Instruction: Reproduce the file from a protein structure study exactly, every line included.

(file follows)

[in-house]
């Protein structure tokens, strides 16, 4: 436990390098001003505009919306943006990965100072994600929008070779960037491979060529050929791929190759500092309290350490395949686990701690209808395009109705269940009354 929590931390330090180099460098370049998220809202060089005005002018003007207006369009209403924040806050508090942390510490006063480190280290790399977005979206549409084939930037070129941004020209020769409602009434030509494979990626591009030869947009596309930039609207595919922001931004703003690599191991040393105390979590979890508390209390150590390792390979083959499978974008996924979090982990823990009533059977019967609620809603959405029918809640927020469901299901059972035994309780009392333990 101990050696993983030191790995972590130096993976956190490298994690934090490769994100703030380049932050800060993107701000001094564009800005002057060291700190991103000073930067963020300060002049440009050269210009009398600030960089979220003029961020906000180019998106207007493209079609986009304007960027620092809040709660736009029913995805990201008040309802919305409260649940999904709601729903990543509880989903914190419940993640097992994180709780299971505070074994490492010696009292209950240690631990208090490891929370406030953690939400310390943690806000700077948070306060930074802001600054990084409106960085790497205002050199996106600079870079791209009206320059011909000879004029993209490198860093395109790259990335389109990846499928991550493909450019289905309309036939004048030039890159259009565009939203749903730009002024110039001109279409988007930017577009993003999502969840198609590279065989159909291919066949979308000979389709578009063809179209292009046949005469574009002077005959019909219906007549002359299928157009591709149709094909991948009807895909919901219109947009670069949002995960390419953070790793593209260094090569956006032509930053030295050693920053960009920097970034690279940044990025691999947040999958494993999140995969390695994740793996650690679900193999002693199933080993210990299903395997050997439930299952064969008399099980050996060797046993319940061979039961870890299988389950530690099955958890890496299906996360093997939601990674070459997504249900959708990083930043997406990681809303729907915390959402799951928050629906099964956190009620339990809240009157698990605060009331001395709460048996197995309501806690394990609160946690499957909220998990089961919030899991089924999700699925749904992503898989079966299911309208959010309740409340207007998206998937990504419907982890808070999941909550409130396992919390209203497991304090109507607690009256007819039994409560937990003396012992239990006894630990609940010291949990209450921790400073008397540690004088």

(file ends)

[in-house]
């Protein structure tokens, strides 16, 4: 436990390098001003505009919306943006990965100072994600929008070779960037491979060529050929791929190759500092309290350490395949686990701690209808395009109705269940009354 929590931390330090180099460098370049998220809202060089005005002018003007207006369009209403924040806050508090942390510490006063480190280290790399977005979206549409084939930037070129941004020209020769409602009434030509494979990626591009030869947009596309930039609207595919922001931004703003690599191991040393105390979590979890508390209390150590390792390979083959499978974008996924979090982990823990009533059977019967609620809603959405029918809640927020469901299901059972035994309780009392333990 101990050696993983030191790995972590130096993976956190490298994690934090490769994100703030380049932050800060993107701000001094564009800005002057060291700190991103000073930067963020300060002049440009050269210009009398600030960089979220003029961020906000180019998106207007493209079609986009304007960027620092809040709660736009029913995805990201008040309802919305409260649940999904709601729903990543509880989903914190419940993640097992994180709780299971505070074994490492010696009292209950240690631990208090490891929370406030953690939400310390943690806000700077948070306060930074802001600054990084409106960085790497205002050199996106600079870079791209009206320059011909000879004029993209490198860093395109790259990335389109990846499928991550493909450019289905309309036939004048030039890159259009565009939203749903730009002024110039001109279409988007930017577009993003999502969840198609590279065989159909291919066949979308000979389709578009063809179209292009046949005469574009002077005959019909219906007549002359299928157009591709149709094909991948009807895909919901219109947009670069949002995960390419953070790793593209260094090569956006032509930053030295050693920053960009920097970034690279940044990025691999947040999958494993999140995969390695994740793996650690679900193999002693199933080993210990299903395997050997439930299952064969008399099980050996060797046993319940061979039961870890299988389950530690099955958890890496299906996360093997939601990674070459997504249900959708990083930043997406990681809303729907915390959402799951928050629906099964956190009620339990809240009157698990605060009331001395709460048996197995309501806690394990609160946690499957909220998990089961919030899991089924999700699925749904992503898989079966299911309208959010309740409340207007998206998937990504419907982890808070999941909550409130396992919390209203497991304090109507607690009256007819039994409560937990003396012992239990006894630990609940010291949990209450921790400073008397540690004088």